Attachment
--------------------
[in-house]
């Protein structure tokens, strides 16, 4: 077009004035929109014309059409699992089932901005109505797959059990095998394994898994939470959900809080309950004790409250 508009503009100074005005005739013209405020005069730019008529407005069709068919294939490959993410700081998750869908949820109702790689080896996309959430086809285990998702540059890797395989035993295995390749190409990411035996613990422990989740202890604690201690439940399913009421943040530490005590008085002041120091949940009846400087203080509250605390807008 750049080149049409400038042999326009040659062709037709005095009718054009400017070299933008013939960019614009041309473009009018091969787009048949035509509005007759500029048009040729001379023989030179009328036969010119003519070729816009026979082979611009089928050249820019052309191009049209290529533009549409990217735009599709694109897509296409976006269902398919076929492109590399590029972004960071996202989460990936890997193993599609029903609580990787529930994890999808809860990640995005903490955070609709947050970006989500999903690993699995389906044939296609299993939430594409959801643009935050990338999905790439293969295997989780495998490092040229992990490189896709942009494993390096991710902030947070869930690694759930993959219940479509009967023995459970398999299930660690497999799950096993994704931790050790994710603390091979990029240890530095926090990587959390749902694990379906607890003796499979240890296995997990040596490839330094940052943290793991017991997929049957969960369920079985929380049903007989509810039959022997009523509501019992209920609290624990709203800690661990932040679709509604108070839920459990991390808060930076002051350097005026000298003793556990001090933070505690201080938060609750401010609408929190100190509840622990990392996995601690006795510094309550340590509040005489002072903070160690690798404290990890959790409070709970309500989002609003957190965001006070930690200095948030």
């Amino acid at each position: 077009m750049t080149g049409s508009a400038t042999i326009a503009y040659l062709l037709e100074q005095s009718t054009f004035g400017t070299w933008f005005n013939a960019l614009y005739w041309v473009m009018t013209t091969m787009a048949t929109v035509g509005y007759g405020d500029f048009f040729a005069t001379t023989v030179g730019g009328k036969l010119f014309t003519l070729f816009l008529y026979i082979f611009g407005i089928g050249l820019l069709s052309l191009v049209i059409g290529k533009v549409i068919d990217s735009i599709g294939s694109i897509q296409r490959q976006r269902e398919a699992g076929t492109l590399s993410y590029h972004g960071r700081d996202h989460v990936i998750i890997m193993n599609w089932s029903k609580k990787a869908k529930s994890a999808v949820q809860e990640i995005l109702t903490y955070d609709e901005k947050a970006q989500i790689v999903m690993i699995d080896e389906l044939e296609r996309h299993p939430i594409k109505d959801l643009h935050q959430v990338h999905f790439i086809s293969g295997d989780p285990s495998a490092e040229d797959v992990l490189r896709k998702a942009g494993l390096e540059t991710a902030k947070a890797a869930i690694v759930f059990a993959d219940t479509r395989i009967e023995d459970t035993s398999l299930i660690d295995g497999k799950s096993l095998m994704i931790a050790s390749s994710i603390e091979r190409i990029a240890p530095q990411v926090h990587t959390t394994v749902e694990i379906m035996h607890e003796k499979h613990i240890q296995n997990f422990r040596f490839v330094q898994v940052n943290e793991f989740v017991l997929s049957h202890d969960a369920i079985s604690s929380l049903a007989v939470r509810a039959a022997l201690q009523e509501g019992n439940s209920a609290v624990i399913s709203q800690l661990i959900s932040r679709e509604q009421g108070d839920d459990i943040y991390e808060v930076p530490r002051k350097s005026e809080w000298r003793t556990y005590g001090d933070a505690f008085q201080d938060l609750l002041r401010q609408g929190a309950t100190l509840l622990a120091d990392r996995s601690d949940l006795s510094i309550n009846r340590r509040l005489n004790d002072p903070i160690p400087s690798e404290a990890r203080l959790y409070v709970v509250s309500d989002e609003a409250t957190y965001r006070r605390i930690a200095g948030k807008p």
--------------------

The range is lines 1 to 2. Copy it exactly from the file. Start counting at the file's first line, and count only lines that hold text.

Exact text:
[in-house]
């Protein structure tokens, strides 16, 4: 077009004035929109014309059409699992089932901005109505797959059990095998394994898994939470959900809080309950004790409250 508009503009100074005005005739013209405020005069730019008529407005069709068919294939490959993410700081998750869908949820109702790689080896996309959430086809285990998702540059890797395989035993295995390749190409990411035996613990422990989740202890604690201690439940399913009421943040530490005590008085002041120091949940009846400087203080509250605390807008 750049080149049409400038042999326009040659062709037709005095009718054009400017070299933008013939960019614009041309473009009018091969787009048949035509509005007759500029048009040729001379023989030179009328036969010119003519070729816009026979082979611009089928050249820019052309191009049209290529533009549409990217735009599709694109897509296409976006269902398919076929492109590399590029972004960071996202989460990936890997193993599609029903609580990787529930994890999808809860990640995005903490955070609709947050970006989500999903690993699995389906044939296609299993939430594409959801643009935050990338999905790439293969295997989780495998490092040229992990490189896709942009494993390096991710902030947070869930690694759930993959219940479509009967023995459970398999299930660690497999799950096993994704931790050790994710603390091979990029240890530095926090990587959390749902694990379906607890003796499979240890296995997990040596490839330094940052943290793991017991997929049957969960369920079985929380049903007989509810039959022997009523509501019992209920609290624990709203800690661990932040679709509604108070839920459990991390808060930076002051350097005026000298003793556990001090933070505690201080938060609750401010609408929190100190509840622990990392996995601690006795510094309550340590509040005489002072903070160690690798404290990890959790409070709970309500989002609003957190965001006070930690200095948030």